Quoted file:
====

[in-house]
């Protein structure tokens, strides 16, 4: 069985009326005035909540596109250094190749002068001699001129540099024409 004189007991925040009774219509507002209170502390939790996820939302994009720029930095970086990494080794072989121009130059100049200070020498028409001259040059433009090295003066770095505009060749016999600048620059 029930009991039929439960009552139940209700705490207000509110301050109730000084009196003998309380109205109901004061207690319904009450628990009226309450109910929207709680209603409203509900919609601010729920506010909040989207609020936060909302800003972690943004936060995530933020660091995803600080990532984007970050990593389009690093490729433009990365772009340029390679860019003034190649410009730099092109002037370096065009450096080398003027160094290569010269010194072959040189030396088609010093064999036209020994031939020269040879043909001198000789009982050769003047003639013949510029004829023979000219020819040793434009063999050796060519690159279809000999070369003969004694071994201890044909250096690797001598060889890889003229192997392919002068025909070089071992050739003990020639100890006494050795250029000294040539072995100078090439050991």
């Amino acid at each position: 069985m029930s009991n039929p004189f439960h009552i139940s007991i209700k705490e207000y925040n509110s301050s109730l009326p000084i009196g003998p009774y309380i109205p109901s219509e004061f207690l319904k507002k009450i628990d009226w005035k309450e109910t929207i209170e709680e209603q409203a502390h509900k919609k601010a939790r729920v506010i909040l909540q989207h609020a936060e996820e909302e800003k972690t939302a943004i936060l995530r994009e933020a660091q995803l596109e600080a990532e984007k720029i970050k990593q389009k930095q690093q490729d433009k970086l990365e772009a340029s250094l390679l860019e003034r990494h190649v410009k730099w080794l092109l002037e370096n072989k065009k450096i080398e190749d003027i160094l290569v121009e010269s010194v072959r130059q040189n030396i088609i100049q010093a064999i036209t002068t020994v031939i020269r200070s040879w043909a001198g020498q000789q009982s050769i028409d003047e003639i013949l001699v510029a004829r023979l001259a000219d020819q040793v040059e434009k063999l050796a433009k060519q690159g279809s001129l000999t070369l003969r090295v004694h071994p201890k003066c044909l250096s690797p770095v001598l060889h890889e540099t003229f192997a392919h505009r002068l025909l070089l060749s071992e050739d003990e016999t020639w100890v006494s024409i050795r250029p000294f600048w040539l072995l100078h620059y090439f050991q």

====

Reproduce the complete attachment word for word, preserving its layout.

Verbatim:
[in-house]
């Protein structure tokens, strides 16, 4: 069985009326005035909540596109250094190749002068001699001129540099024409 004189007991925040009774219509507002209170502390939790996820939302994009720029930095970086990494080794072989121009130059100049200070020498028409001259040059433009090295003066770095505009060749016999600048620059 029930009991039929439960009552139940209700705490207000509110301050109730000084009196003998309380109205109901004061207690319904009450628990009226309450109910929207709680209603409203509900919609601010729920506010909040989207609020936060909302800003972690943004936060995530933020660091995803600080990532984007970050990593389009690093490729433009990365772009340029390679860019003034190649410009730099092109002037370096065009450096080398003027160094290569010269010194072959040189030396088609010093064999036209020994031939020269040879043909001198000789009982050769003047003639013949510029004829023979000219020819040793434009063999050796060519690159279809000999070369003969004694071994201890044909250096690797001598060889890889003229192997392919002068025909070089071992050739003990020639100890006494050795250029000294040539072995100078090439050991």
């Amino acid at each position: 069985m029930s009991n039929p004189f439960h009552i139940s007991i209700k705490e207000y925040n509110s301050s109730l009326p000084i009196g003998p009774y309380i109205p109901s219509e004061f207690l319904k507002k009450i628990d009226w005035k309450e109910t929207i209170e709680e209603q409203a502390h509900k919609k601010a939790r729920v506010i909040l909540q989207h609020a936060e996820e909302e800003k972690t939302a943004i936060l995530r994009e933020a660091q995803l596109e600080a990532e984007k720029i970050k990593q389009k930095q690093q490729d433009k970086l990365e772009a340029s250094l390679l860019e003034r990494h190649v410009k730099w080794l092109l002037e370096n072989k065009k450096i080398e190749d003027i160094l290569v121009e010269s010194v072959r130059q040189n030396i088609i100049q010093a064999i036209t002068t020994v031939i020269r200070s040879w043909a001198g020498q000789q009982s050769i028409d003047e003639i013949l001699v510029a004829r023979l001259a000219d020819q040793v040059e434009k063999l050796a433009k060519q690159g279809s001129l000999t070369l003969r090295v004694h071994p201890k003066c044909l250096s690797p770095v001598l060889h890889e540099t003229f192997a392919h505009r002068l025909l070089l060749s071992e050739d003990e016999t020639w100890v006494s024409i050795r250029p000294f600048w040539l072995l100078h620059y090439f050991q």